- Green Growth
- Your Consultant
They follow the path set by big Japanese corporations that have been in the countries for decades, said Nakajima Kazuo of Japanese consultancy firm Brain Works Group at “Vietnamese market from the perspective of Japanese businesses” conference.
There are around 1.787 million firms in Japan, of which 1.775 ones, or 99.3 per cent, are SMEs. But regarding operation and business scope, Japanese SMEs may be considered as big companies in Vietnam, said Nakajima at the event co-organized by Tuoi Tre newspaper and its Japanese partner, Manichi newspaper, in Ho Chi Minh City.
There are two main reasons for the movement.
After peaking in late 1980s and early 1990s, the Japanese economy is still in the stage of deflation, so local firms have been on the mood of moving outside the country for investment and growth.
The double impact of the earthquake/tsunami and nuclear crisis in March 2011, again, made Japanese firms rethink their development plans and strategies. As a result, spreading to other nations is a priority to diversify the risk of being trapped in future disasters in their homeland like it happened in 2011.
Japan and Vietnam are pretty similar in geography but Japan has a 130 million strong population, while that of Vietnam is around 90 million.
But the former is a matured economy, and the Japanese population is aging, while the latter is still an immature one, and has a young population.
As a result, the potential for growth in Vietnam is much greater than in Japan.
Most Japanese SMEs will continue to consider Vietnam as a good destination for outsourcing. There are also rooms to improve the service sector of Vietnam which is still in a primitive stage.
Some 225 Japanese firms were reported by Japanese newspaper to have entered Vietnam by the end of 2012, bringing the total number of Japanese firms in the country to 1,500-1,600.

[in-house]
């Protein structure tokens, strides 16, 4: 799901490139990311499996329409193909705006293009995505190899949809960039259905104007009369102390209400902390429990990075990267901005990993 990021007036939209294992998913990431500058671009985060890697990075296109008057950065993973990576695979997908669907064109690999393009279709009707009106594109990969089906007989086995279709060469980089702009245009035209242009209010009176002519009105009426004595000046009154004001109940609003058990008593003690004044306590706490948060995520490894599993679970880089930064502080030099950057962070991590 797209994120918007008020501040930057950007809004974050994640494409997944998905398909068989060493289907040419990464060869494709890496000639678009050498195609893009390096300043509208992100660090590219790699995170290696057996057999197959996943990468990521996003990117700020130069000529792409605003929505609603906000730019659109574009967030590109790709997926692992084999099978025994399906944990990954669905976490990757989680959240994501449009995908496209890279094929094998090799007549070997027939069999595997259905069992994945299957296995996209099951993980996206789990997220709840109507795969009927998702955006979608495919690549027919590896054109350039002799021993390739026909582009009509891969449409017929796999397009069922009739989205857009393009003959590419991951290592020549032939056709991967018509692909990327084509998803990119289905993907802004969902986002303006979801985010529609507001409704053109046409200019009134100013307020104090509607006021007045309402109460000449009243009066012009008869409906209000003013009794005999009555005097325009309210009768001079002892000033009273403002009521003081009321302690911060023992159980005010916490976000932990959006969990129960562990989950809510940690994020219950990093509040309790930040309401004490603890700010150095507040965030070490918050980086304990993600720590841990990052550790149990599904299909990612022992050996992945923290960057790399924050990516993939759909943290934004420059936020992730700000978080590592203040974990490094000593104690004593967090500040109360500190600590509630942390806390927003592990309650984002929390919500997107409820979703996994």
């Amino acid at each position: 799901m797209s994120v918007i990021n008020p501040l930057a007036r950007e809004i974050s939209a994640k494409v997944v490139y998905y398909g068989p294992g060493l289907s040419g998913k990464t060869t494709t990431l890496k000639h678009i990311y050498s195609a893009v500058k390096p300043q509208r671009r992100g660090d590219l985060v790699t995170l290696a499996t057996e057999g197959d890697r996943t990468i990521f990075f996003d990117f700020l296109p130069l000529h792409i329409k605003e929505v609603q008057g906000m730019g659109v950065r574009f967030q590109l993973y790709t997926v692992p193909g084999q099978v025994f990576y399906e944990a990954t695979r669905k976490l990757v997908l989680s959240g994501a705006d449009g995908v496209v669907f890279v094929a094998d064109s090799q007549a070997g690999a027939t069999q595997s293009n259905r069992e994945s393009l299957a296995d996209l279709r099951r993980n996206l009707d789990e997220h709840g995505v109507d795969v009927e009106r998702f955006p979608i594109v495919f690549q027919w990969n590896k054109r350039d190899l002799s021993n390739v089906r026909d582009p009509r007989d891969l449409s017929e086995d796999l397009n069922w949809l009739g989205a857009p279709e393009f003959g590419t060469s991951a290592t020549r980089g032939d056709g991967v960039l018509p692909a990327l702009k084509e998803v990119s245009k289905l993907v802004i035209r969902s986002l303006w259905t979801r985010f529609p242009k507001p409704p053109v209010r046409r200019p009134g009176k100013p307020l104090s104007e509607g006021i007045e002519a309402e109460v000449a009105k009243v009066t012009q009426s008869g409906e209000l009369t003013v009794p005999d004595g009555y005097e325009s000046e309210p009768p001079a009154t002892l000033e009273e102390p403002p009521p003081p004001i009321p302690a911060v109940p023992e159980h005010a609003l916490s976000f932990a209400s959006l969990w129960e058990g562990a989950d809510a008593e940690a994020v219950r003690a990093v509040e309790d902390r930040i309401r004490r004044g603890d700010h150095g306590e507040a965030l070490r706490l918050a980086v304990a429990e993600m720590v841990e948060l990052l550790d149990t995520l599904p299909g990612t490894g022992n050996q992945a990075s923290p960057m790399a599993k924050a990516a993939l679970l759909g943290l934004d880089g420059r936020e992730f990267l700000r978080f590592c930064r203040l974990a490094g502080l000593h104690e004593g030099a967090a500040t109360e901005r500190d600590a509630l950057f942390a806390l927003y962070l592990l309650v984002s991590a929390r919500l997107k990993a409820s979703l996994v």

If Japanese firms want to be successful in Vietnam, they must pair with experienced Japanese companies having a network in Vietnam, said Nakajima Kazuo.
Vietnamese firms, on the other hand, must have a long-term view if they want to partner with Japanese enterprises. They must raise competitive edge and the capacity in capital mobilization to enjoy Vietnam’s current advantage in cheap labor, said Nguyen Hieu Nhan, representative of Saigon Trading Group (SATRA) in Japan.
Regarding administrative procedures, Japanese firms need to know more about the licensing procedures, especially in the catering services.
Though Vietnam is calling for more foreign investments, there a lot of hurdles foreign investors may face when coming to Vietnam, including the complexity of the Vietnamese laws and ambiguous administrative procedures, said Suetake Jun of Kanematsu Corp.
So Japanese firms need professional local consultancy firms for those problems, he added.
In addition, Japanese firms which are ready to penetrate into the Vietnamese market need information about existing Japanese firms which are faring well there.
Although there are a lot of cooperation and investment potentials, companies of the two nations are still in a very early stage of knowing each other, so they need to be more proactive in learning about the context and culture of one another.
The role of intermediaries, corporate matchmakers, of the two nations is also a very important element to boost up progress, said experts.